In fall 2020, Soupergirl received $2 million in investments from Honest Tea founder and Beyond Meat board member Seth Goldman and a D.C.-based grocery store chain owner.

“(This) investment will allow us to accelerate our growth at a critical time when the nation is looking for safe and healthy at-home food options,” Sara said in an interview with WTOPNews. “We will be able to expand our already robust COVID-19 testing protocols for our staff and increase our national reach while staying true to our values.”

One of the Most Important Relationships We Have Is with Our Mother

No matter what happens with the business, your co-founder is still going to be your mom. And not all of us have a Rory and Lorelai relationship, so here are some tips to keep both your partner and mother on speaking terms.

  1. Set Boundaries – Whether designating a strict schedule during the day of business conversation and mother/daughter talk at night or a silent day once a month, be upfront with your needs as a professional. Write it down and make sure everyone agrees.
  2. Develop Clear Roles – There’s a natural hierarchy in a parent and child relationship. The parent might act as the authority because that has been a dynamic in the past. To prevent this, each person must have a defined role in the business, i.e., creative, marketing, operations, finance.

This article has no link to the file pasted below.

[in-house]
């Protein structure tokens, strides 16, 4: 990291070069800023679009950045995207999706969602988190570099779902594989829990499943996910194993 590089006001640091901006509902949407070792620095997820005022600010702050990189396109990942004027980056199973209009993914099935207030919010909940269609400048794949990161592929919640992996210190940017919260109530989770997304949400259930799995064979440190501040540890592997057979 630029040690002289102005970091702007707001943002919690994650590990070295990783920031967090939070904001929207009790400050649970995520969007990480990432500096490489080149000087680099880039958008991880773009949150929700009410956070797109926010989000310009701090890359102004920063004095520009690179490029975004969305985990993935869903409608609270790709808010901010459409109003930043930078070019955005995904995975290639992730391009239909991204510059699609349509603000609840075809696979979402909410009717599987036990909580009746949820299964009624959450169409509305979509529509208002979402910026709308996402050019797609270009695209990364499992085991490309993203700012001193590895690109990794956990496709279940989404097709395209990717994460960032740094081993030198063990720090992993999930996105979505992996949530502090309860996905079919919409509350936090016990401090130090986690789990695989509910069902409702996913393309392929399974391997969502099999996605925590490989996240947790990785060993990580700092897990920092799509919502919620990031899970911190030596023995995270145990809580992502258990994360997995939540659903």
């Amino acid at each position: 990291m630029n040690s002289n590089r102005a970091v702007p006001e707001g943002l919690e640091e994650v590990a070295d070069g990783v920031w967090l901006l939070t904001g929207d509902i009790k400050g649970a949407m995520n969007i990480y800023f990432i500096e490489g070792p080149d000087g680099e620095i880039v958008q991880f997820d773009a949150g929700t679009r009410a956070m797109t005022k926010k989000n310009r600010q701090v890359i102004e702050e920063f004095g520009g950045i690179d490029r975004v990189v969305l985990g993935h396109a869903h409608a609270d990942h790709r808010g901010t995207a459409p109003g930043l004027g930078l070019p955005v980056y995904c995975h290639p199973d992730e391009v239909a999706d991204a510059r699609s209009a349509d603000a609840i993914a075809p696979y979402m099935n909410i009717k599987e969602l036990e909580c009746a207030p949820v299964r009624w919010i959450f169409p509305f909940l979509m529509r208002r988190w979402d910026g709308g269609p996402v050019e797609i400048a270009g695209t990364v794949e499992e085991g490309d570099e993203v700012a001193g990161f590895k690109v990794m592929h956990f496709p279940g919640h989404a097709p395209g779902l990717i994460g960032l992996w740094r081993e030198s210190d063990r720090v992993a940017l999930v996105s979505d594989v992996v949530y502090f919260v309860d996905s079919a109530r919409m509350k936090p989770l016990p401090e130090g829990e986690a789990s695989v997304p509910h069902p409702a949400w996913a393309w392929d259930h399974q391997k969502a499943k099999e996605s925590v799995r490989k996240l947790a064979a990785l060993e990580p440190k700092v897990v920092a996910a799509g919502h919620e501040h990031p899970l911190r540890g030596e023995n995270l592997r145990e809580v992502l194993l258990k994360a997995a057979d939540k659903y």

3. Distinguish Between Mom Convos and Co-Founder Ones – Sometimes, a girl just needs her mom, and that’s OK. However, if your mom is your business partner, it might be helpful to politely say, “Mom – I need you to be my mom right now.”
  4. Be Open to Each Other’s Ideas and Working Styles – Often, parents and children come from different generations. They learn how to work differently. Your mom might be “old” school and still fax information to vendors. You might be more “new” school and text message prospective clients. Difference of opinions and ideas is good and will only help your business.
  5. Have Fun – Building a business is stressful. Growing a business with your mom can be an emotional rollercoaster. When tensions are high, a timeout might be needed. Think of what you and your mom love doing together – a spa day, road trip, playing basketball. Whatever it is, take a break and enjoy each other’s company. Both relationships will be better for it!